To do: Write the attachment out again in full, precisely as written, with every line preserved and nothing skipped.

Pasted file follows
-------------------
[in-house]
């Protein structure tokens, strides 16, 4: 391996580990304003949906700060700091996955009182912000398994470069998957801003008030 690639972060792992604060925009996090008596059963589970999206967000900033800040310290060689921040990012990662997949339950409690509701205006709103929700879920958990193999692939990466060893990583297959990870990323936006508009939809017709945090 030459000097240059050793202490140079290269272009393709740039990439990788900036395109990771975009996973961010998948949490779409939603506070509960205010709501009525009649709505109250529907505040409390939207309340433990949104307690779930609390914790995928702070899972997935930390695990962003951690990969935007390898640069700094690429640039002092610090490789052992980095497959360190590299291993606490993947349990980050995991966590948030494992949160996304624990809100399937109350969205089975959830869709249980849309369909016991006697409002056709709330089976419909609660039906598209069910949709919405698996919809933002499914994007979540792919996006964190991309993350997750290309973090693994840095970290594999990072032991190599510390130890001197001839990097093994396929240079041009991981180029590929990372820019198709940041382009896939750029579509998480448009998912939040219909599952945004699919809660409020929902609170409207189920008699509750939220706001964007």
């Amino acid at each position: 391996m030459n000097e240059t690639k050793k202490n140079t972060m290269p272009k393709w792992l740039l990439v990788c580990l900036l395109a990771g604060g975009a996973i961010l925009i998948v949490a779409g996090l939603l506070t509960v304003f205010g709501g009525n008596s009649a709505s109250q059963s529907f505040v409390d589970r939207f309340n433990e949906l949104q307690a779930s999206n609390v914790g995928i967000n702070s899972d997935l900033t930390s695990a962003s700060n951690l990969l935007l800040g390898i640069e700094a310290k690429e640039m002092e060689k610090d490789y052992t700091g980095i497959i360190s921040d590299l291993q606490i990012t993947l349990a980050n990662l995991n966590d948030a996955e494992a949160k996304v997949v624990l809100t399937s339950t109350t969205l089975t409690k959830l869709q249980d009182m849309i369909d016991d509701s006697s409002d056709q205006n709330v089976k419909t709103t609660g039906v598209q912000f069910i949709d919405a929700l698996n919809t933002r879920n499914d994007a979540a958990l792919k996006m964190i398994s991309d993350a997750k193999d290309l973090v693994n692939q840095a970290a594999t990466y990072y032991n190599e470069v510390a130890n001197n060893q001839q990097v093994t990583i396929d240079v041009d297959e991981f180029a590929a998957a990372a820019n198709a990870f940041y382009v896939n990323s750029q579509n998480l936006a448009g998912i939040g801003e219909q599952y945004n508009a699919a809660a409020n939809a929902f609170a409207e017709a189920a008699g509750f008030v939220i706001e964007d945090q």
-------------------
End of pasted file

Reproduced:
[in-house]
């Protein structure tokens, strides 16, 4: 391996580990304003949906700060700091996955009182912000398994470069998957801003008030 690639972060792992604060925009996090008596059963589970999206967000900033800040310290060689921040990012990662997949339950409690509701205006709103929700879920958990193999692939990466060893990583297959990870990323936006508009939809017709945090 030459000097240059050793202490140079290269272009393709740039990439990788900036395109990771975009996973961010998948949490779409939603506070509960205010709501009525009649709505109250529907505040409390939207309340433990949104307690779930609390914790995928702070899972997935930390695990962003951690990969935007390898640069700094690429640039002092610090490789052992980095497959360190590299291993606490993947349990980050995991966590948030494992949160996304624990809100399937109350969205089975959830869709249980849309369909016991006697409002056709709330089976419909609660039906598209069910949709919405698996919809933002499914994007979540792919996006964190991309993350997750290309973090693994840095970290594999990072032991190599510390130890001197001839990097093994396929240079041009991981180029590929990372820019198709940041382009896939750029579509998480448009998912939040219909599952945004699919809660409020929902609170409207189920008699509750939220706001964007």
């Amino acid at each position: 391996m030459n000097e240059t690639k050793k202490n140079t972060m290269p272009k393709w792992l740039l990439v990788c580990l900036l395109a990771g604060g975009a996973i961010l925009i998948v949490a779409g996090l939603l506070t509960v304003f205010g709501g009525n008596s009649a709505s109250q059963s529907f505040v409390d589970r939207f309340n433990e949906l949104q307690a779930s999206n609390v914790g995928i967000n702070s899972d997935l900033t930390s695990a962003s700060n951690l990969l935007l800040g390898i640069e700094a310290k690429e640039m002092e060689k610090d490789y052992t700091g980095i497959i360190s921040d590299l291993q606490i990012t993947l349990a980050n990662l995991n966590d948030a996955e494992a949160k996304v997949v624990l809100t399937s339950t109350t969205l089975t409690k959830l869709q249980d009182m849309i369909d016991d509701s006697s409002d056709q205006n709330v089976k419909t709103t609660g039906v598209q912000f069910i949709d919405a929700l698996n919809t933002r879920n499914d994007a979540a958990l792919k996006m964190i398994s991309d993350a997750k193999d290309l973090v693994n692939q840095a970290a594999t990466y990072y032991n190599e470069v510390a130890n001197n060893q001839q990097v093994t990583i396929d240079v041009d297959e991981f180029a590929a998957a990372a820019n198709a990870f940041y382009v896939n990323s750029q579509n998480l936006a448009g998912i939040g801003e219909q599952y945004n508009a699919a809660a409020n939809a929902f609170a409207e017709a189920a008699g509750f008030v939220i706001e964007d945090q």